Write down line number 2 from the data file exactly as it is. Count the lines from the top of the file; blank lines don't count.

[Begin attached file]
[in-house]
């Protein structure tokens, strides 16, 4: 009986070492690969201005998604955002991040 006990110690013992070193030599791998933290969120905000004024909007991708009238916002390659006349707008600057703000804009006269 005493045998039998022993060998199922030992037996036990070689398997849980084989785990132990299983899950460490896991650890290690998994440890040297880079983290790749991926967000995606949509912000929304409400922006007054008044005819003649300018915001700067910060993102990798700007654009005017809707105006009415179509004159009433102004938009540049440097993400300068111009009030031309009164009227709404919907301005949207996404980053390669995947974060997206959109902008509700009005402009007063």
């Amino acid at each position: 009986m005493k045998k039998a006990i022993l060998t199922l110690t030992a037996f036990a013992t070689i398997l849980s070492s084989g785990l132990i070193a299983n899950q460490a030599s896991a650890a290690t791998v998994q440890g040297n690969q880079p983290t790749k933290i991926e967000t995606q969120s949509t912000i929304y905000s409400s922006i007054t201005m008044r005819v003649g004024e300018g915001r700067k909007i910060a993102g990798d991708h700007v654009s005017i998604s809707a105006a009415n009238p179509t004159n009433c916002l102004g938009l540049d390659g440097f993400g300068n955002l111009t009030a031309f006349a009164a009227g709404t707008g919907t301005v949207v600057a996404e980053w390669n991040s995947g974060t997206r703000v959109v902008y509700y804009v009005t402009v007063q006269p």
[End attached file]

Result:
């Protein structure tokens, strides 16, 4: 009986070492690969201005998604955002991040 006990110690013992070193030599791998933290969120905000004024909007991708009238916002390659006349707008600057703000804009006269 005493045998039998022993060998199922030992037996036990070689398997849980084989785990132990299983899950460490896991650890290690998994440890040297880079983290790749991926967000995606949509912000929304409400922006007054008044005819003649300018915001700067910060993102990798700007654009005017809707105006009415179509004159009433102004938009540049440097993400300068111009009030031309009164009227709404919907301005949207996404980053390669995947974060997206959109902008509700009005402009007063």